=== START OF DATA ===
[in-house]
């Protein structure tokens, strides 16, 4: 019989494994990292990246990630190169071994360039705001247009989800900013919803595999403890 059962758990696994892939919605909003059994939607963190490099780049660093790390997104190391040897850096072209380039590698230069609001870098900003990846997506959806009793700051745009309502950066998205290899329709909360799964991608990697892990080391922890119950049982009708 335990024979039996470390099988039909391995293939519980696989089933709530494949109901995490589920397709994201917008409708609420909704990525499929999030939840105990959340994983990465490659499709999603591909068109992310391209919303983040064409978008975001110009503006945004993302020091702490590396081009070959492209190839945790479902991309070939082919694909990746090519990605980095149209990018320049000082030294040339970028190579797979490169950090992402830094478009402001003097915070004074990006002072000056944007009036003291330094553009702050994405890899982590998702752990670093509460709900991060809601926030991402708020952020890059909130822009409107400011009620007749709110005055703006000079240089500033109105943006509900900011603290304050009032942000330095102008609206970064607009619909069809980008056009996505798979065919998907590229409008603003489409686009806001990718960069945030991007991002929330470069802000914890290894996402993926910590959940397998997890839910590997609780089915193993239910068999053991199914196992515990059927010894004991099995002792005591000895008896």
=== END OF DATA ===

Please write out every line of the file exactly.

[in-house]
């Protein structure tokens, strides 16, 4: 019989494994990292990246990630190169071994360039705001247009989800900013919803595999403890 059962758990696994892939919605909003059994939607963190490099780049660093790390997104190391040897850096072209380039590698230069609001870098900003990846997506959806009793700051745009309502950066998205290899329709909360799964991608990697892990080391922890119950049982009708 335990024979039996470390099988039909391995293939519980696989089933709530494949109901995490589920397709994201917008409708609420909704990525499929999030939840105990959340994983990465490659499709999603591909068109992310391209919303983040064409978008975001110009503006945004993302020091702490590396081009070959492209190839945790479902991309070939082919694909990746090519990605980095149209990018320049000082030294040339970028190579797979490169950090992402830094478009402001003097915070004074990006002072000056944007009036003291330094553009702050994405890899982590998702752990670093509460709900991060809601926030991402708020952020890059909130822009409107400011009620007749709110005055703006000079240089500033109105943006509900900011603290304050009032942000330095102008609206970064607009619909069809980008056009996505798979065919998907590229409008603003489409686009806001990718960069945030991007991002929330470069802000914890290894996402993926910590959940397998997890839910590997609780089915193993239910068999053991199914196992515990059927010894004991099995002792005591000895008896």